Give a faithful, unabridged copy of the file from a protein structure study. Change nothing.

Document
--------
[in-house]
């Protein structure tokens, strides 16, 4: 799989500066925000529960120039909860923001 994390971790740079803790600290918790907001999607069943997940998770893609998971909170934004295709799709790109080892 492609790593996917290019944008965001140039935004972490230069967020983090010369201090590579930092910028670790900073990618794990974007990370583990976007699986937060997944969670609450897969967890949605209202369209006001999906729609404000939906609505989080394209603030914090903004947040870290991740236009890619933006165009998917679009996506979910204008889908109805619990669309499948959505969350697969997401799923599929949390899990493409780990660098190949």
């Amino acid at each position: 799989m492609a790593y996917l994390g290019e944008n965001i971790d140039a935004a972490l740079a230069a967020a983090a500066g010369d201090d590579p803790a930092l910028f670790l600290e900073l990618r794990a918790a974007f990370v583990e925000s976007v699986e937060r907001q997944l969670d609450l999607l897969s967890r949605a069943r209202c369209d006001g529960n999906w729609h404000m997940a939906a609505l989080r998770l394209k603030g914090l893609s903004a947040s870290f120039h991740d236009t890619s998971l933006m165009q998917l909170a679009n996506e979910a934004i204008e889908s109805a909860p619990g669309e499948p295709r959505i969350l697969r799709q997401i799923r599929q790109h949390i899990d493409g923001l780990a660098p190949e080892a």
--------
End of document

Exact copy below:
[in-house]
């Protein structure tokens, strides 16, 4: 799989500066925000529960120039909860923001 994390971790740079803790600290918790907001999607069943997940998770893609998971909170934004295709799709790109080892 492609790593996917290019944008965001140039935004972490230069967020983090010369201090590579930092910028670790900073990618794990974007990370583990976007699986937060997944969670609450897969967890949605209202369209006001999906729609404000939906609505989080394209603030914090903004947040870290991740236009890619933006165009998917679009996506979910204008889908109805619990669309499948959505969350697969997401799923599929949390899990493409780990660098190949």
């Amino acid at each position: 799989m492609a790593y996917l994390g290019e944008n965001i971790d140039a935004a972490l740079a230069a967020a983090a500066g010369d201090d590579p803790a930092l910028f670790l600290e900073l990618r794990a918790a974007f990370v583990e925000s976007v699986e937060r907001q997944l969670d609450l999607l897969s967890r949605a069943r209202c369209d006001g529960n999906w729609h404000m997940a939906a609505l989080r998770l394209k603030g914090l893609s903004a947040s870290f120039h991740d236009t890619s998971l933006m165009q998917l909170a679009n996506e979910a934004i204008e889908s109805a909860p619990g669309e499948p295709r959505i969350l697969r799709q997401i799923r599929q790109h949390i899990d493409g923001l780990a660098p190949e080892a």